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HECO to add new renewable power source

A "gasification" plant eventually could supply electricity to 12,000 homes on Oahu

By Alan Yonan Jr.

POSTED:
LAST UPDATED: 01:53 a.m. HST, Jan 26, 2011


Regulators have approved Hawaiian Electric Co.'s request to buy electricity from a company planning to produce power out of construction debris and other waste products.

The "gasification" plant — fired by synthetic gas made from waste — is a first for HECO, which has seen its portfolio of renewable energy generation expand on Oahu in recent years to include power plants fueled by a variety of sources, including solar, wind and biodiesel.

The Public Utilities Commission approved a power purchase agreement last week under which HECO will buy electricity from Honua Power at a price ranging from 18 cents per kilowatt-hour for off-peak hours to 22 cents per kilowatt-hour for on-peak hours. The 20-year agreement will be adjusted annually for inflation. The price is comparable to the 19.9 cents per kilowatt-hour HECO will pay the developer of a wind farm in Kahuku that is scheduled to go online in the coming months.

The first phase of the Honua facility in Campbell Industrial Park will have a generating capacity of 6.6 megawatts. When the second and final phase is completed, the plant will be able to produce 12 megawatts of electricity, or enough to power 12,000 Oahu homes, the company said.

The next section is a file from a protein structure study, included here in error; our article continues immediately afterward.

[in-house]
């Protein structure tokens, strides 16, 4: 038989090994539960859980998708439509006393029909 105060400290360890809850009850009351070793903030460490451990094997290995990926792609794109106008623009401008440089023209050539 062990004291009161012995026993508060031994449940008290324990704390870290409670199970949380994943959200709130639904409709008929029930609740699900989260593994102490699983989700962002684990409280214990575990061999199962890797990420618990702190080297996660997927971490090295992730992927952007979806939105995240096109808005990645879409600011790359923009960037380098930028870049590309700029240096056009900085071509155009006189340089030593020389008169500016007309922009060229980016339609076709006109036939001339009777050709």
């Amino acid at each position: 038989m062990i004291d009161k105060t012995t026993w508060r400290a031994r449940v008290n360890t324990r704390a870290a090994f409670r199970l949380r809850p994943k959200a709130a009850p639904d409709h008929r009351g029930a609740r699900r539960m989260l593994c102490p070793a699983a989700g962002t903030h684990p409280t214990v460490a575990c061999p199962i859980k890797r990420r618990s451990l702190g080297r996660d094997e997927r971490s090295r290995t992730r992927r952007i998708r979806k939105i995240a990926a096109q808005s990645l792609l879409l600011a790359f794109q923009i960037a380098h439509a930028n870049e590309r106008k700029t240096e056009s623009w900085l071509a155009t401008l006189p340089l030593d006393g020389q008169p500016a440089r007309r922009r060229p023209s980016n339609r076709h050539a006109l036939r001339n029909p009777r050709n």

"We're certainly very pleased to get the PUC approval for the power purchase agreement. That's a big milestone for any energy project," said Tim Mobley, president of Honua Power.

Honua can now focus on construction of the facility, which is expected to begin in the next 2 1/2 years, he said.

Honua will initially fuel the plant with 200 tons a day of construction and demolition debris, most of which is currently being dumped in the Nanakuli Landfill operated by PVT Land Co. In Phase II of the project, Honua would take in an additional 200 tons a day of other waste products, such as used tires, nonrecyclable plastic and paper, and green waste.

When fully operational, the plant will eliminate about 124,000 tons of waste annually that otherwise would have gone to a landfill, Honua said. Oahu generates about 1.9 million tons of solid waste a year, according to estimates by the City and County of Honolulu. About 35 percent of that is incinerated and converted to electricity at the HPOWER facility in Campbell Industrial Park.

In addition to reducing the amount of waste going into landfills, the project is "expected to provide long-term value to ratepayers by acting as a renewable-energy hedge against the uncertainty of future fossil fuel costs," HECO said in the power purchase agreement.

Oahu and Kauai lag Maui and the Big Island in the percentage of electricity generated from renewable sources. The gasification plant and a host of other renewable projects planned for Oahu will allow the island to narrow the gap.

HECO has been buying electricity from the HPOWER 46-megawatt plant since the early 1990s. HECO's recently launched 110-megawatt biofuel generating plant in Campbell Industrial Park is the biggest renewable energy project on Oahu to date. HECO also will soon be buying power from First Wind's 30-megawatt wind farm in Kahuku.

Other projects in the pipeline include a 20-megawatt photovoltaic solar farm in Mililani and two 5-megawatt solar farms in Kalaeloa. One will feature PV panels, and the other, concentrated solar power technology that uses sunlight and mirrors to heat a fluid that is converted to useful energy.






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